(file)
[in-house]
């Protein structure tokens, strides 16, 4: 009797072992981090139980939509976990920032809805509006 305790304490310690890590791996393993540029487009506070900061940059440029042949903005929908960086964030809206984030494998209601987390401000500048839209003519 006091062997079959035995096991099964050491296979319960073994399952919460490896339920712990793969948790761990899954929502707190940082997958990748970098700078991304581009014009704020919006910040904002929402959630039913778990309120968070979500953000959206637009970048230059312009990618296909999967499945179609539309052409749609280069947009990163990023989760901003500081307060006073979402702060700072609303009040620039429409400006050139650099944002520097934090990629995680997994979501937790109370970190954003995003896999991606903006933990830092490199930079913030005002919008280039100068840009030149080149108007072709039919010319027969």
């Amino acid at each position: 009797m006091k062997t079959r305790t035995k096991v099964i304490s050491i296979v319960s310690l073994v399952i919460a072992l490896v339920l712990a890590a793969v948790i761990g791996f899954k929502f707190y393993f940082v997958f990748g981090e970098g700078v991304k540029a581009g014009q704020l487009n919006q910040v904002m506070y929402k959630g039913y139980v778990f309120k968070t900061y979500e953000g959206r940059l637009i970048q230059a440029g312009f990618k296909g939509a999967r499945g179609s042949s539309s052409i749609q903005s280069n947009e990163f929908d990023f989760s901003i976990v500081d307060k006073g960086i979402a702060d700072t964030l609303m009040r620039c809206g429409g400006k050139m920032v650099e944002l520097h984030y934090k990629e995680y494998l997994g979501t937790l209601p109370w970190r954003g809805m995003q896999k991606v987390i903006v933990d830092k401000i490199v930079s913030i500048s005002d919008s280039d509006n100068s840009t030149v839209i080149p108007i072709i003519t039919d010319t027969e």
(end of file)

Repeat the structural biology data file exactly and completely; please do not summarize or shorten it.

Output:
[in-house]
């Protein structure tokens, strides 16, 4: 009797072992981090139980939509976990920032809805509006 305790304490310690890590791996393993540029487009506070900061940059440029042949903005929908960086964030809206984030494998209601987390401000500048839209003519 006091062997079959035995096991099964050491296979319960073994399952919460490896339920712990793969948790761990899954929502707190940082997958990748970098700078991304581009014009704020919006910040904002929402959630039913778990309120968070979500953000959206637009970048230059312009990618296909999967499945179609539309052409749609280069947009990163990023989760901003500081307060006073979402702060700072609303009040620039429409400006050139650099944002520097934090990629995680997994979501937790109370970190954003995003896999991606903006933990830092490199930079913030005002919008280039100068840009030149080149108007072709039919010319027969």
């Amino acid at each position: 009797m006091k062997t079959r305790t035995k096991v099964i304490s050491i296979v319960s310690l073994v399952i919460a072992l490896v339920l712990a890590a793969v948790i761990g791996f899954k929502f707190y393993f940082v997958f990748g981090e970098g700078v991304k540029a581009g014009q704020l487009n919006q910040v904002m506070y929402k959630g039913y139980v778990f309120k968070t900061y979500e953000g959206r940059l637009i970048q230059a440029g312009f990618k296909g939509a999967r499945g179609s042949s539309s052409i749609q903005s280069n947009e990163f929908d990023f989760s901003i976990v500081d307060k006073g960086i979402a702060d700072t964030l609303m009040r620039c809206g429409g400006k050139m920032v650099e944002l520097h984030y934090k990629e995680y494998l997994g979501t937790l209601p109370w970190r954003g809805m995003q896999k991606v987390i903006v933990d830092k401000i490199v930079s913030i500048s005002d919008s280039d509006n100068s840009t030149v839209i080149p108007i072709i003519t039919d010319t027969e």